Physical integration of a photovoltaic-battery system: A thermal analysis
Vega Garita, Víctor
Ramírez Elizondo, Laura
MetadataShow full item record
Solar-battery systems are still expensive, bulky, and space consuming. To tackle these issues, we propose a novel device that combines all the components of a solar-battery system in one device. This device might help reduce installation cost compared to the current solar-battery systems as well as provide a plug-and-play solution. However, this physical integration means higher temperatures for the components. Therefore, this paper presents a thermal analysis of the physical integration concept to evaluate its feasibility, focusing on the batteries, the most delicate components. The thermal analysis was conducted using a Finite Element Method model and validated with experimental results on a prototype. According to the model, the temperature of the components (battery and converters) reduced drastically by adding an air gap of 5–7 cm between the solar panel and the components. Even under severe conditions, maximum battery temperature never surpassed the highest temperature of operation defined by the manufacturer. Moreover, the maximum battery temperature decreases even further by applying a phase change material as a passive cooling method, reducing it by 5 °C. As a result, the battery pack operates in a safe range when combined with a 265 Wp solar panel, demonstrating the potential of this concept for future solar-battery applications.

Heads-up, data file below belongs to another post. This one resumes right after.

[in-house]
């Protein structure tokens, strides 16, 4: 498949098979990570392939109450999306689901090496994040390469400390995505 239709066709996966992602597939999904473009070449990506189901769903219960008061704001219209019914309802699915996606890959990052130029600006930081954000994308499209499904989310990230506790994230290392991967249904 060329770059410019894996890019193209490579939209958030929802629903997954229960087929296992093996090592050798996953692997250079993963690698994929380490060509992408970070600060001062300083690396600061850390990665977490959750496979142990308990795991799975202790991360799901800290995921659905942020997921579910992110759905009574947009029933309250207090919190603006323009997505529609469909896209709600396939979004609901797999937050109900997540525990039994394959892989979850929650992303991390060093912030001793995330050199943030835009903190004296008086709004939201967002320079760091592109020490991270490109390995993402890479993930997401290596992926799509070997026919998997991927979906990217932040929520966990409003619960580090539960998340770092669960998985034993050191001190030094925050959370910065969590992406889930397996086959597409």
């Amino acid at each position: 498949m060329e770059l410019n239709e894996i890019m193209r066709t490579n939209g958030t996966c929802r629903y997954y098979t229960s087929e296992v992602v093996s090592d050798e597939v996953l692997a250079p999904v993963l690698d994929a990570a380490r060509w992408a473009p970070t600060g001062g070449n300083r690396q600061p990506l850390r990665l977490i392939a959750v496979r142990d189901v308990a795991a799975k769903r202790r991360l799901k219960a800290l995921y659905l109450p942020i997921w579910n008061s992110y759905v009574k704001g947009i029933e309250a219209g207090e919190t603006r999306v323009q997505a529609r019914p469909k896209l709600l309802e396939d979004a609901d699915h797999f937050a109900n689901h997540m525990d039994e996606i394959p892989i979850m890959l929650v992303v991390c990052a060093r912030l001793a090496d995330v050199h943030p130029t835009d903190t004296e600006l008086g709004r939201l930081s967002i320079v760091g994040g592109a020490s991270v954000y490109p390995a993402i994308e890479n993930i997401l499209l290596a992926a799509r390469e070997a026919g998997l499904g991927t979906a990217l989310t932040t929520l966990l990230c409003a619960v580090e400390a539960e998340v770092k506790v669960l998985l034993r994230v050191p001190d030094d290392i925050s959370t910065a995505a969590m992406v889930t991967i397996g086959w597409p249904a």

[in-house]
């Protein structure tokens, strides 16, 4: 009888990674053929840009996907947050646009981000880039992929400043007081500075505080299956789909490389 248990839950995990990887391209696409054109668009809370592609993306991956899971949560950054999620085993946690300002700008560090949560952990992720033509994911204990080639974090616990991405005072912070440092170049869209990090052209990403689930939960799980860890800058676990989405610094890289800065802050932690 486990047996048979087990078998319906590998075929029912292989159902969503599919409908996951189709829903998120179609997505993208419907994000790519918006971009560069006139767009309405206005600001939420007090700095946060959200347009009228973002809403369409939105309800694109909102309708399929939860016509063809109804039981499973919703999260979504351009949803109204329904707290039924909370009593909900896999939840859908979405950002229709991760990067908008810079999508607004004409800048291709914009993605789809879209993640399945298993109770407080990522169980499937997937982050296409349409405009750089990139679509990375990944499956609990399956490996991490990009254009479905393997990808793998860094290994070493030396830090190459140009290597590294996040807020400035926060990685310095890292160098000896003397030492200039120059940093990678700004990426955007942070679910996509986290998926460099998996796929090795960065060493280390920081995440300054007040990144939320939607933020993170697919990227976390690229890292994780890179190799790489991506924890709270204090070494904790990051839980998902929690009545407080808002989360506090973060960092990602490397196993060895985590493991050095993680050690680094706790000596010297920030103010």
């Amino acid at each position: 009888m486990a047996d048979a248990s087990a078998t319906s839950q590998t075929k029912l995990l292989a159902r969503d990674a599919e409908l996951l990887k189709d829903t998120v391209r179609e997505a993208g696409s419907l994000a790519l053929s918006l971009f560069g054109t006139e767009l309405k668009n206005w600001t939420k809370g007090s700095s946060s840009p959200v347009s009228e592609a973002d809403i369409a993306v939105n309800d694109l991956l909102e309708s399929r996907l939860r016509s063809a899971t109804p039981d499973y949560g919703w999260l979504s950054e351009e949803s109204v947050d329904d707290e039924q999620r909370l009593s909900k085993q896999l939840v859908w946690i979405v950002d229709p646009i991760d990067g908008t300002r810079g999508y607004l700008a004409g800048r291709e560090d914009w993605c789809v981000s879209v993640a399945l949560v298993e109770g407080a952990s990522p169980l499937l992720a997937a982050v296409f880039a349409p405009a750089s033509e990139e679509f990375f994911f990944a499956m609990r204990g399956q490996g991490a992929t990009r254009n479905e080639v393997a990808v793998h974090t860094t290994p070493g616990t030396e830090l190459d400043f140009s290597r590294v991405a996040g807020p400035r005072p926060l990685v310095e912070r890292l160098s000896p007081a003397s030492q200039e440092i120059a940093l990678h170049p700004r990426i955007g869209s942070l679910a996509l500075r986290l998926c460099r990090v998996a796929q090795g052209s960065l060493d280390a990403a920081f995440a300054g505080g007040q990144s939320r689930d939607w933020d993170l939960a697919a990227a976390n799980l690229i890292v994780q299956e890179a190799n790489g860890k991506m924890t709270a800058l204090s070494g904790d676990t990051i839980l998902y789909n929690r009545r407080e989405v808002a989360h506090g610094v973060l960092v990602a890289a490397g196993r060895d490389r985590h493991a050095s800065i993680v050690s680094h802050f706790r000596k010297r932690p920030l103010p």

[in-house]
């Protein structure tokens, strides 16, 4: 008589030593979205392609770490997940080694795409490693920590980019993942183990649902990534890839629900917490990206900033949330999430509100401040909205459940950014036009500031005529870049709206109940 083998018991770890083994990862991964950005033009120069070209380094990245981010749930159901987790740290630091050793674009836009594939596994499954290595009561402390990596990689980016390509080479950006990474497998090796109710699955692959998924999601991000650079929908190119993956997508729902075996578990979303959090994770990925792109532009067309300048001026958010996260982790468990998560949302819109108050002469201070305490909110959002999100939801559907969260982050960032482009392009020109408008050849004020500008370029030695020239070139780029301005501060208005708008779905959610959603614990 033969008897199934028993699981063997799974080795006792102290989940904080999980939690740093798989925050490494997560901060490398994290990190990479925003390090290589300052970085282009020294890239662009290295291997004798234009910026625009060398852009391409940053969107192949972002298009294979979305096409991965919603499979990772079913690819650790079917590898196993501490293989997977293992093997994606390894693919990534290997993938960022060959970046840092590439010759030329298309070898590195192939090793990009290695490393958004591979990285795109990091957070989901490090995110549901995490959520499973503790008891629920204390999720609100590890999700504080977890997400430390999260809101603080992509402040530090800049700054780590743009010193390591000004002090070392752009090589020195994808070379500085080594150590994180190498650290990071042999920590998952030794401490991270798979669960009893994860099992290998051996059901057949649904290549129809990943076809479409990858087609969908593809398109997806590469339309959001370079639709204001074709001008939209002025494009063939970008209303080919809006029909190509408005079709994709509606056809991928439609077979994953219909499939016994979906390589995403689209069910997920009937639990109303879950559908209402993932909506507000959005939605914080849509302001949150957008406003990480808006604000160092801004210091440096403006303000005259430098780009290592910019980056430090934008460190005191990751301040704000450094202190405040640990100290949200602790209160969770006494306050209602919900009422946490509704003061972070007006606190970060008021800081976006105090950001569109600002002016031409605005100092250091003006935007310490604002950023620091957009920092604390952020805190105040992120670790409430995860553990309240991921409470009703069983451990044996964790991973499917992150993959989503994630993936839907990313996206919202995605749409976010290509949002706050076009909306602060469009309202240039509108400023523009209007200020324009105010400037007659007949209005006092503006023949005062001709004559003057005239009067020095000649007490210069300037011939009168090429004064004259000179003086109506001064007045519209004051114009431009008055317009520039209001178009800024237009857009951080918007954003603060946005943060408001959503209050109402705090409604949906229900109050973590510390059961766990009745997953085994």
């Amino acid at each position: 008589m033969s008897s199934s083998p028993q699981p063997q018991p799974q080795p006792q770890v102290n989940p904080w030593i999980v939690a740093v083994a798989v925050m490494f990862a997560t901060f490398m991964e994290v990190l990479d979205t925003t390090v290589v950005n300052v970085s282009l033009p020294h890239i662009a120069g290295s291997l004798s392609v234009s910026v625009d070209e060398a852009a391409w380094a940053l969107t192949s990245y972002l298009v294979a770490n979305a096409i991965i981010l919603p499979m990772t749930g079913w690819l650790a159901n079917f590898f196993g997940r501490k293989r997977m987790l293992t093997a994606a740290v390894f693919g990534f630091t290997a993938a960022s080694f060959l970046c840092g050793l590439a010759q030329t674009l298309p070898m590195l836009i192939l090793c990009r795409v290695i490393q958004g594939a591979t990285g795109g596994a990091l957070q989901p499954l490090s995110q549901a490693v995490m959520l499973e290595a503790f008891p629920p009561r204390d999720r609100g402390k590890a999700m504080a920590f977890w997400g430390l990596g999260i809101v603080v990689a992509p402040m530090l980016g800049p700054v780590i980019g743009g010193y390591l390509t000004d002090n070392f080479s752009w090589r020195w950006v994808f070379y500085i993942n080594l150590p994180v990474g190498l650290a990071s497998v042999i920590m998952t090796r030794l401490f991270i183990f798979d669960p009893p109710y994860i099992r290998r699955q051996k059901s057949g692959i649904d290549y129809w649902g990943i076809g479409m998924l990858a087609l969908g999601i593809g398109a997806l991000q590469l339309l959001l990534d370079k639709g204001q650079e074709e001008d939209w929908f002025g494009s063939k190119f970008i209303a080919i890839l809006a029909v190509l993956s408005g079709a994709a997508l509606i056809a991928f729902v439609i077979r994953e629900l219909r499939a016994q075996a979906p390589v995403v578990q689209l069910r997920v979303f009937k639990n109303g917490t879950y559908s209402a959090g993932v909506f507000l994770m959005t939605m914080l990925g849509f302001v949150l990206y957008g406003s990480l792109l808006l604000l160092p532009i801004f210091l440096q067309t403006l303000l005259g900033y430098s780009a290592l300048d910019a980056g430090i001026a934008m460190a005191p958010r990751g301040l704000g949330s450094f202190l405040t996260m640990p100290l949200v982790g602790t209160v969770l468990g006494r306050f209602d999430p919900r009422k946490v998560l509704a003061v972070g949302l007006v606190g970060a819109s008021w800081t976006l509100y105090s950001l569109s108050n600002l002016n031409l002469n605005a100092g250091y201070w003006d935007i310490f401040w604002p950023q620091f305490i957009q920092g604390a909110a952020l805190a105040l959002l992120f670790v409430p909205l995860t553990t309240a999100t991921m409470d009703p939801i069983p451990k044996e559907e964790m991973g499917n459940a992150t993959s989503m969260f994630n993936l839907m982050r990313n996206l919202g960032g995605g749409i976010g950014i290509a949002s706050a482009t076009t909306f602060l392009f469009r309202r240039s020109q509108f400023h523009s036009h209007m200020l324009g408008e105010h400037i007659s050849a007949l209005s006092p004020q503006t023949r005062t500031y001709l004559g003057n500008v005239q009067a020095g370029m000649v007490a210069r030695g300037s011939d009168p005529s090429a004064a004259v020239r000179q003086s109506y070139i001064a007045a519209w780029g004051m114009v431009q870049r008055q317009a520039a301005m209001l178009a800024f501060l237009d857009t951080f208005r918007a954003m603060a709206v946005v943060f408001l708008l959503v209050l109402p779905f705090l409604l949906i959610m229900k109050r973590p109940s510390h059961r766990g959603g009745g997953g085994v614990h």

External link to the item10.1016/j.apenergy.2017.10.007
- Ingeniería eléctrica